Issue: Aug 2018


HARMAN focusing on visual aspect of audio systems



Audio system providers are fine-tuning their designs and systems to match and complement the individual brand identities that OEMs are striving for in order to differentiate their marque and the different models in their range.

by Nick Palmen

Automotive Industries (AI) asked Philipp Siebourg, Director Car Audio Design at HARMAN International, how audio system design differs from OEM to OEM.

Siebourg: We have seven renowned audio brands in HARMAN, amongst them Harman Kardon, JBL or Mark Levinson as well as a number of audio brands that we license for our automotive business. OEMs utilize audio brands to differentiate across their car models and to separate towards other OEMs. We do have high-end audio brands at the top end of our portfolio alongside a number of premium and commodity brands.

In the areas where there is a gap - especially at the upper end of the spectrum – we enter into co-operative agreements, such as those we have with Bang & Olufsen and Bowers & Wilkins. Each brand has its own distinct visual identity and differs in design and materials. We use different components in order to deliver distinct levels of quality. For example, at the high end we work closely together with the factory from Bang & Olufsen in Denmark. Throughout their 90 years of existence, Bang & Olufsen gained more than 40 years of experience in aluminum manufacturing. This high level of craftsmanship we utilize in automotive design is one of the distinctive characteristics of its products.

For each of the brands we develop design guidelines, which highlight the iconic elements of the brand – the characteristics that make it unique. We identify primary and secondary items and elements. We develop alternative materials for more diversity and differentiation, but we always strive to maintain the core DNA of each individual brand.

This comes with the choice of materials, logo placement, a unique pattern design that we script in-house based on mathematical principles, and the highlighting of iconic technology like tweeter on top for Bowers & Wilkins, ALT (Acoustic Lens Technology) for Bang & Olufsen or horn-like tweeters for JBL. In this way, we celebrate the unique technology of each of the brands we work with. Our goal is to define a strong character and a uniqueness for each specific brand together with the OEM Design Studios to create a higher level of trust and dependence for a stronger bond between our organizations for a long lasting and strong cooperation.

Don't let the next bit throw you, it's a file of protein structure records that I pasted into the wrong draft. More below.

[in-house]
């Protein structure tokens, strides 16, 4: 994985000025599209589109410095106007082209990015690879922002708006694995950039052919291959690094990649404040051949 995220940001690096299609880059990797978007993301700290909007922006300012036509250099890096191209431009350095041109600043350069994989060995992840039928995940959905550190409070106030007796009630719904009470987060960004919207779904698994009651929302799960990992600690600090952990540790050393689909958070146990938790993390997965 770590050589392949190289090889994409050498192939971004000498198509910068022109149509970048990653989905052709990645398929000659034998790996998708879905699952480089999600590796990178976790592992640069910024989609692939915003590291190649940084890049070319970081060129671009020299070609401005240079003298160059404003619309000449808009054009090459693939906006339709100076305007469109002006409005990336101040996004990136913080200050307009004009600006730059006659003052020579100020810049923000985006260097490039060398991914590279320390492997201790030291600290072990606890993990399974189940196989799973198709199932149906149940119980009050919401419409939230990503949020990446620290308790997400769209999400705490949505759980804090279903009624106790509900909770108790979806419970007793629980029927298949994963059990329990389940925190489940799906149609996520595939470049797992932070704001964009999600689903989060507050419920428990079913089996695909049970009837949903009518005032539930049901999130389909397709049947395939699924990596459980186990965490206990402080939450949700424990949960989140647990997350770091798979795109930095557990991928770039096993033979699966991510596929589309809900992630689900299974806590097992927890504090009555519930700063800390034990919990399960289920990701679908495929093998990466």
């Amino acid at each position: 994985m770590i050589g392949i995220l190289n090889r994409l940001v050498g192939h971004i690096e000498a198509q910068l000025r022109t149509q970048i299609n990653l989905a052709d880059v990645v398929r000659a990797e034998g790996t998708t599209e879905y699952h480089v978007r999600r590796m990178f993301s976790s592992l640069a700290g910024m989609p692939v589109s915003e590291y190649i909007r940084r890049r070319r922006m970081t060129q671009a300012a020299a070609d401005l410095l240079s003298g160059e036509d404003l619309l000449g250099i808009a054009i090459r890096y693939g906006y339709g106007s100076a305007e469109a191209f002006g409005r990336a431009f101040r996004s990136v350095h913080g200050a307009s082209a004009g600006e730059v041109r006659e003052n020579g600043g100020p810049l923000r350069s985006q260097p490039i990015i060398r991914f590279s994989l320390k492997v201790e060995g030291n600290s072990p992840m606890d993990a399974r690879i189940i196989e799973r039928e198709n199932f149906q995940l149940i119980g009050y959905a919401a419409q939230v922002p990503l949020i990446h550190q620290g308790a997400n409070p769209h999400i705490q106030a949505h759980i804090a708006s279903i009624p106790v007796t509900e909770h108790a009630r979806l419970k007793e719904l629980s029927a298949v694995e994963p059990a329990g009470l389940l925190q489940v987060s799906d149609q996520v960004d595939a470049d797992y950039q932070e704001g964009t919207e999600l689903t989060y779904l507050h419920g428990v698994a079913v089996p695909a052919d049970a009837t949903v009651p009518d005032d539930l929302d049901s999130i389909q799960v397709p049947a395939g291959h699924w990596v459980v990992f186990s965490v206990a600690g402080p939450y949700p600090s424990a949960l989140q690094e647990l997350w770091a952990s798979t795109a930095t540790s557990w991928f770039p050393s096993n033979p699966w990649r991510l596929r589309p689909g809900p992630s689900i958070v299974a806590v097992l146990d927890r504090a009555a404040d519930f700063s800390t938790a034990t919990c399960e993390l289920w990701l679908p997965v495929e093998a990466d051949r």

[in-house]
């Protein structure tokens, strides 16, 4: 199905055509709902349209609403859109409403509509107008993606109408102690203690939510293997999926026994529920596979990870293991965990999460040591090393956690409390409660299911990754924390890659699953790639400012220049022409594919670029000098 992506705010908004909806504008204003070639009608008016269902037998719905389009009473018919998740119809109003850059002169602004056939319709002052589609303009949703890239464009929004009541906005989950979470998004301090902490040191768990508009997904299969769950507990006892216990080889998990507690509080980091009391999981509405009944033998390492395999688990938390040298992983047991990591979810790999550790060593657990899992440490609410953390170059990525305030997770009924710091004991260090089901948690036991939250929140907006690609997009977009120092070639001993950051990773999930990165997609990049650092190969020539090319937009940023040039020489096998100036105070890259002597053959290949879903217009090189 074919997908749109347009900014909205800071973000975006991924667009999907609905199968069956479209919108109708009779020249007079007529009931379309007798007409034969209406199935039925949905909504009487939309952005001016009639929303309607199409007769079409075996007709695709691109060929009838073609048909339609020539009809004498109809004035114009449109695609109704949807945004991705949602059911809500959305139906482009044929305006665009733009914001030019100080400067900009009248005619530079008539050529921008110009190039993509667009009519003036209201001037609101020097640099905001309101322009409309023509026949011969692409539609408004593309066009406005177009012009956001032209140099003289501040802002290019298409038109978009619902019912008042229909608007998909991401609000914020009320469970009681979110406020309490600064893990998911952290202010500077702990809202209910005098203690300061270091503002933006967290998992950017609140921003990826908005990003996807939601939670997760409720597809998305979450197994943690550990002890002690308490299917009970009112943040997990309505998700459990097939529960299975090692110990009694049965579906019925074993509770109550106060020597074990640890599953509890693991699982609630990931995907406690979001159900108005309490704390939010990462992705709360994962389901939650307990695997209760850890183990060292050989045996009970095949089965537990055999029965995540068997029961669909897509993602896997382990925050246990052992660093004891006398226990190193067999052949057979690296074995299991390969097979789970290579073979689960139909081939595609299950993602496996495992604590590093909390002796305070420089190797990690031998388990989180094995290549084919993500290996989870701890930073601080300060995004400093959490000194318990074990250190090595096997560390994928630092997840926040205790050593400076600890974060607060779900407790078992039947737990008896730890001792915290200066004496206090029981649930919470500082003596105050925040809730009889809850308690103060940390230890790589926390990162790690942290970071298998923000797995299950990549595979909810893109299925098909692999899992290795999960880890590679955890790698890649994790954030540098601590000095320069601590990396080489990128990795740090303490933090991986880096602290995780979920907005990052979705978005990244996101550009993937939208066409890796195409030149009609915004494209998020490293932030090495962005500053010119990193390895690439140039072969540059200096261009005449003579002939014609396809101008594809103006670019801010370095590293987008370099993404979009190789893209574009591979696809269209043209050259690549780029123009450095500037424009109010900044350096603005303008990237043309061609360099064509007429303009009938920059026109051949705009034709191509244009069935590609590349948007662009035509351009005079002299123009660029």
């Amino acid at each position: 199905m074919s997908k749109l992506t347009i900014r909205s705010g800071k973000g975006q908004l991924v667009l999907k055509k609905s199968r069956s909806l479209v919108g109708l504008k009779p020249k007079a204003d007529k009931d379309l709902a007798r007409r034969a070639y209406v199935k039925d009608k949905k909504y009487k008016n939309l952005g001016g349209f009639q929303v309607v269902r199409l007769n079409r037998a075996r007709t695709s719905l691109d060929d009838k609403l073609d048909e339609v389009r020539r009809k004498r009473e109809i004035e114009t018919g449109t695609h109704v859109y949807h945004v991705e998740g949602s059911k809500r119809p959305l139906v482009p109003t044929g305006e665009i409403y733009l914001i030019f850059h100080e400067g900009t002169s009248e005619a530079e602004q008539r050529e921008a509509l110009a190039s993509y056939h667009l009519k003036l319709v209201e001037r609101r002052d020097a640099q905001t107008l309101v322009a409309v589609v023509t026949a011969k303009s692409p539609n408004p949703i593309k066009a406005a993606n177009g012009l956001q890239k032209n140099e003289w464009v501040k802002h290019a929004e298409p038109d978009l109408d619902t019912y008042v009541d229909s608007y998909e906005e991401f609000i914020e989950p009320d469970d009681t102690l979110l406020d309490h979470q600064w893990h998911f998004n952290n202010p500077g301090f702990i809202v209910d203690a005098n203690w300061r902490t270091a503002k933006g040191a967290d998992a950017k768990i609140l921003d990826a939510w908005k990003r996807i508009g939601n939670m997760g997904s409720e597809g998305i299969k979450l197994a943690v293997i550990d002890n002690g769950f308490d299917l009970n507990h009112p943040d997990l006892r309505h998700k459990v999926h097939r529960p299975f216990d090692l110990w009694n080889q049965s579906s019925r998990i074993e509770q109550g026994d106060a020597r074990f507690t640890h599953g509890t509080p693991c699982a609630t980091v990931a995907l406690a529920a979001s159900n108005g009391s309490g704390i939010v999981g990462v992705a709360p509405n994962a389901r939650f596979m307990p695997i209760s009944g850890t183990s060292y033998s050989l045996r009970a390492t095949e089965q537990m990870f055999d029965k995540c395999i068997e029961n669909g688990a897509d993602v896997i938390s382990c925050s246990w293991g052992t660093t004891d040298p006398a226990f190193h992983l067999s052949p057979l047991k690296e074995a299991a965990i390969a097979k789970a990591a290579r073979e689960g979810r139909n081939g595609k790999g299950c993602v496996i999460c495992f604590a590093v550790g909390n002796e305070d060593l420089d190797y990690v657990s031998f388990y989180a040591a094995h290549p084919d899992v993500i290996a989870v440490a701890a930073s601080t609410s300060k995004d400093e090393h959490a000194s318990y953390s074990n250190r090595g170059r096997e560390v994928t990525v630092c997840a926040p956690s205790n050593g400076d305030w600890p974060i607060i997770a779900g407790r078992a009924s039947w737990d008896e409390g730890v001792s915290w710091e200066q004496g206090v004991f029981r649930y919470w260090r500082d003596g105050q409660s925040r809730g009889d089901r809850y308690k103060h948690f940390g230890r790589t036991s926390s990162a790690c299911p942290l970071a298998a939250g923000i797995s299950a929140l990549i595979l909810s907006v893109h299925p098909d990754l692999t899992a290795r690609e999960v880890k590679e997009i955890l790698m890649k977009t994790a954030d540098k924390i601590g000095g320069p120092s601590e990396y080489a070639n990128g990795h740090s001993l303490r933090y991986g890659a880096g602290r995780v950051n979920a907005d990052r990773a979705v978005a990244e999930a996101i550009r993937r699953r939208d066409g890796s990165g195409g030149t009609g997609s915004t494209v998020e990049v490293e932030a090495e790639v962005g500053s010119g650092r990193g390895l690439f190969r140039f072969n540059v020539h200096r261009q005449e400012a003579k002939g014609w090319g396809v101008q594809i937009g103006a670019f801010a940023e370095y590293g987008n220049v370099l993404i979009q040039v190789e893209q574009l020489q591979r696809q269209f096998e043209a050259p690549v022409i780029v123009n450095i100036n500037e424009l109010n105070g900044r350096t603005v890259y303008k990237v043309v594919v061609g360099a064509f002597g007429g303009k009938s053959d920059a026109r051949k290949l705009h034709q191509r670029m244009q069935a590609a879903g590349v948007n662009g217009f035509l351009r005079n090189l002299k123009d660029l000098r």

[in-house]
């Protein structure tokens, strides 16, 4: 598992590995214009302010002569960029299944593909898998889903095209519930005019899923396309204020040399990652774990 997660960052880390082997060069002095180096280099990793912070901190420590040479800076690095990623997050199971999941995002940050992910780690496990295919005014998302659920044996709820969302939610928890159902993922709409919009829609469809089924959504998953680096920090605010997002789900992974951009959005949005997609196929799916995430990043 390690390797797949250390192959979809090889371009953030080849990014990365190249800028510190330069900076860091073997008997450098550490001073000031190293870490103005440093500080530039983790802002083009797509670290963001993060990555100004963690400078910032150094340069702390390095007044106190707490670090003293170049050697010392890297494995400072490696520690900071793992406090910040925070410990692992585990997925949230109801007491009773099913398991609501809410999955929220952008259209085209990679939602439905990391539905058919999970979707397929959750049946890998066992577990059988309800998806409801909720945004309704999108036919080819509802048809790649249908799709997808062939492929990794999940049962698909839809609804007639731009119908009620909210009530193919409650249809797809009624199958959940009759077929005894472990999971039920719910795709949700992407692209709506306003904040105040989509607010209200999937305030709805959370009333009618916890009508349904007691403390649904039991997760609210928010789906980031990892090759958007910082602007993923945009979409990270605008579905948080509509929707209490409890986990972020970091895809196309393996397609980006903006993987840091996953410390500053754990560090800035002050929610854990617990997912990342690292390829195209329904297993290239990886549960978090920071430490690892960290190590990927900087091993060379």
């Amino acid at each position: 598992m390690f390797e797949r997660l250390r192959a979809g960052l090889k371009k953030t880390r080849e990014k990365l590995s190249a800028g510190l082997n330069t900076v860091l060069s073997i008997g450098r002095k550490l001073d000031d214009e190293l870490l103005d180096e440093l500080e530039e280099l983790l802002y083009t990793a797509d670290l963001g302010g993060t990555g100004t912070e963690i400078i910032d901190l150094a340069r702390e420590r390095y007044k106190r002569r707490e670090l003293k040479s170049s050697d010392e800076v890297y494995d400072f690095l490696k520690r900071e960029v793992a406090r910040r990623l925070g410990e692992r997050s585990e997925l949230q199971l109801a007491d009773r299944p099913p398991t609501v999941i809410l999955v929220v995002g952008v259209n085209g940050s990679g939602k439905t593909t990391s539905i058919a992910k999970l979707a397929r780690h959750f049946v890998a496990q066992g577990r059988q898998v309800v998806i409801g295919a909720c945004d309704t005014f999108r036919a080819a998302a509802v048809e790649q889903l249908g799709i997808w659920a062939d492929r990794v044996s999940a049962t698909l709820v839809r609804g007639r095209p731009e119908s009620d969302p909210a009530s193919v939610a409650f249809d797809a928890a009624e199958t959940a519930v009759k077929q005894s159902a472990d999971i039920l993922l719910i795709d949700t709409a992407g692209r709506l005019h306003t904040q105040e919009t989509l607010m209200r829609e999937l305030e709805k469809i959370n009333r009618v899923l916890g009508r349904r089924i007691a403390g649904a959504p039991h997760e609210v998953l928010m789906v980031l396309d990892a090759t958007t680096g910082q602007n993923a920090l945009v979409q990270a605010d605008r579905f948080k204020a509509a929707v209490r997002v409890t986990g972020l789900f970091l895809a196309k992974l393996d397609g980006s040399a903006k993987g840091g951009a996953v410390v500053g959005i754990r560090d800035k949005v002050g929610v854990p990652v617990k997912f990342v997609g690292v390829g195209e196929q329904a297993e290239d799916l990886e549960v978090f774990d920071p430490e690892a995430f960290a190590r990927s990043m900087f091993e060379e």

AI asked Greg Sikora, Senior Manager, Head of Acoustic Systems Engineering, Car Audio at HARMAN International, what are the latest trends in car audio technology and audio product design.

Sikora: We are focusing on design to provide more variety and more diversity across the brands. We have an audio specialist on the team to do parametric modelling. He is able to script all of preferences, which makes it easy to modify them. He can also calculate the acoustic transparency. We can then apply the preferences on the grill to support the design preferences of the OEMs. A grill provides protection for the speaker, but is also an important visual and integral part of the speaker.

In general, the trend that I see right now is that we no longer think about individual speakers or components. The speakers and amplifiers are, of course an important part of the system, but we define first a user experience and then decide which components we have to bring into the car to achieve it. It includes visual design and the features built into human-machine interface (HMI). Ultimately, the brand of the audio system also needs to match the DNA of the car model and OEM brand.

So, in the design process we first focus on discovering “what is this car about?” We truly want to understand what the OEMs think about their interiors. We look at who is going to use that car, i.e. the target customer. We find out where the model is positioned in the market, consider brand DNA and analyze car cabin acoustics. Then we move on to engineering stuff such as the interior architecture and speaker layout of the vehicle.